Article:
“She’s a trailblazer of many sorts … and a progressive force in terms of Indigenous peoples and the advancement of reconciliation and recognition.”
McLachlin hard to pin down politically
After taking over from Antonio Lamer as chief justice, McLachlin advocated for “dialogue” between the court and legislators, in which laws found to be unconstitutional by the courts are sent back to the legislative branch to be reworked to ensure Charter compliance. For example, in 2013, the court struck down the country’s anti-prostitution laws but gave Parliament one year to come up with new legislation.
McLachlin was often hard to pin down politically. During her tenure, the court became a champion of Indigenous rights and title. She was the lone dissenting judge in the Sue Rodriguez case of 1993, arguing strongly that a prohibition on assisted suicide was unconstitutional.
But she was also seen to have libertarian leanings, standing against a near-total ban on tobacco advertising in the landmark RJR-McDonald v. Canada case on the grounds of protecting free expression. She also refused to ban parents from administering corporal punishment.
She was also mindful that court decisions could have profound impacts on government coffers. In the 2004 Auton v. British Columbia case, for example, she ruled that it was not unconstitutional for B.C. to discriminate against children with autism by denying intensive behavioural therapy. She argued “funding for all medically required treatment” is not a fundamental right.
Moreover, McLachlin, the daughter of prairie farmers, encouraged the court’s nine justices to come to a consensus, which resulted in a rate of unanimity substantially higher than that of the U.S. Supreme Court.
Mulroney said Monday his appointee has “performed so well under difficult circumstances,” and dismissed criticism from some Conservatives that she has been too activistic in her approach. “She was just doing what the constitutional amendment of 1982 told her to do,” he said, speaking of the introduction of the Charter of Rights and Freedoms.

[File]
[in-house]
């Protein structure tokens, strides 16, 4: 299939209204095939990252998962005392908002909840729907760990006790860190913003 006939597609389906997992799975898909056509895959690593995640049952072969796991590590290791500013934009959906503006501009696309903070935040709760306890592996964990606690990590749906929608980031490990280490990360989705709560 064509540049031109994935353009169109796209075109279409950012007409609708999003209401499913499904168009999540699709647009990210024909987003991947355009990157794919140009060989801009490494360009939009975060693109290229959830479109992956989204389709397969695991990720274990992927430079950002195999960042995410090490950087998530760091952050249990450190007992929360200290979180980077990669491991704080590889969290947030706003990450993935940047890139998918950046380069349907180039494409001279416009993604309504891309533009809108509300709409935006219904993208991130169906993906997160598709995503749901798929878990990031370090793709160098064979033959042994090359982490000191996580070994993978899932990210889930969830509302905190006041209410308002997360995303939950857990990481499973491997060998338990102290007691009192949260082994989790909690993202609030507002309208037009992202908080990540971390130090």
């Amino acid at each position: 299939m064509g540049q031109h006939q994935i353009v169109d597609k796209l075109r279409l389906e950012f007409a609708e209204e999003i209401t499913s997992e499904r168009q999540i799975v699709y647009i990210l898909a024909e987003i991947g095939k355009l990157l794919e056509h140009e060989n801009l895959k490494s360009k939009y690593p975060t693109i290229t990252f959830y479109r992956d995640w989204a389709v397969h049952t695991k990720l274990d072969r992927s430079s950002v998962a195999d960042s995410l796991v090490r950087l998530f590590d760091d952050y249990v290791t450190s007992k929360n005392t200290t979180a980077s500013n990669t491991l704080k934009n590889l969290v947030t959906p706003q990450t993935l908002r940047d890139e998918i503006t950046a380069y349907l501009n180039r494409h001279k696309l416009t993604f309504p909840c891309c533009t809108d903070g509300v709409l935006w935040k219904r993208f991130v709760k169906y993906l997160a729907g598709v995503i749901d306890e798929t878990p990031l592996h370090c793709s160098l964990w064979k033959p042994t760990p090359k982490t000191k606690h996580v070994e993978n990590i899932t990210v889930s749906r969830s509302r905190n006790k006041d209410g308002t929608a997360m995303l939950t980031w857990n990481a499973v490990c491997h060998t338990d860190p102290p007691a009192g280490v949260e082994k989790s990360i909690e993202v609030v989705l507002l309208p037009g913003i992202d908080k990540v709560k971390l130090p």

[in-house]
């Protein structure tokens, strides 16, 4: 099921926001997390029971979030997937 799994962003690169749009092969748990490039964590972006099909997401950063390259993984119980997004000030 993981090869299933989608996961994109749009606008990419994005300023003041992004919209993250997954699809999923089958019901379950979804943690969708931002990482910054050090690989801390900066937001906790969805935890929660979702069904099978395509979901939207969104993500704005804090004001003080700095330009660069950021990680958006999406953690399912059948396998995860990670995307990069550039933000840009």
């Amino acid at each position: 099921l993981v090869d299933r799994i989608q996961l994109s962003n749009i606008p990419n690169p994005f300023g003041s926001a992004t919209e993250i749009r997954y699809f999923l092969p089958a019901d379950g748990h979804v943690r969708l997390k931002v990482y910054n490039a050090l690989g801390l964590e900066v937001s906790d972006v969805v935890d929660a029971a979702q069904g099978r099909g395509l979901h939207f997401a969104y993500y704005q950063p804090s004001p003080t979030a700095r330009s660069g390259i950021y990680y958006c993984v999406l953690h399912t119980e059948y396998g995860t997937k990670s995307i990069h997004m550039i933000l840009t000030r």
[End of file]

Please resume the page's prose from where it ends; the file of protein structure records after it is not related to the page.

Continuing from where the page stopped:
“I think her greatest achievement probably wasn’t a particular case, rather it was that she provided such strong leadership, in a collegial and widely admired fashion across Canada by lawyers, judges and many politicians,” he said in an interview Monday on CBC News Network’s Power & Politics, adding McLachlin has played a strong leadership role in the “evolution of Canada.”
Advocate for judicial expediency
McLachlin was an outspoken advocate for judicial expediency. Last summer, the Supreme Court set new rules for how quickly a case should be resolved. The R v. Jordan ruling stipulated provincial court trials must be completed within 18 months and higher level court cases within 30 months. After those time limits the accused parties can apply to have their cases stayed.
“It’s a constitutional right that everyone has in Canada to be tried within a reasonable time and that’s what the Jordan decision said must be upheld,” McLachlin said in an interview with CBC News last month.
Raybould-Wilson said McLachlin has been a “tireless champion of Canadians’ right to a fair, accessible and efficient system of justice that responds to their needs and aspirations.”
Under the Judges Act, a justice faces mandatory retirement at the age of 75.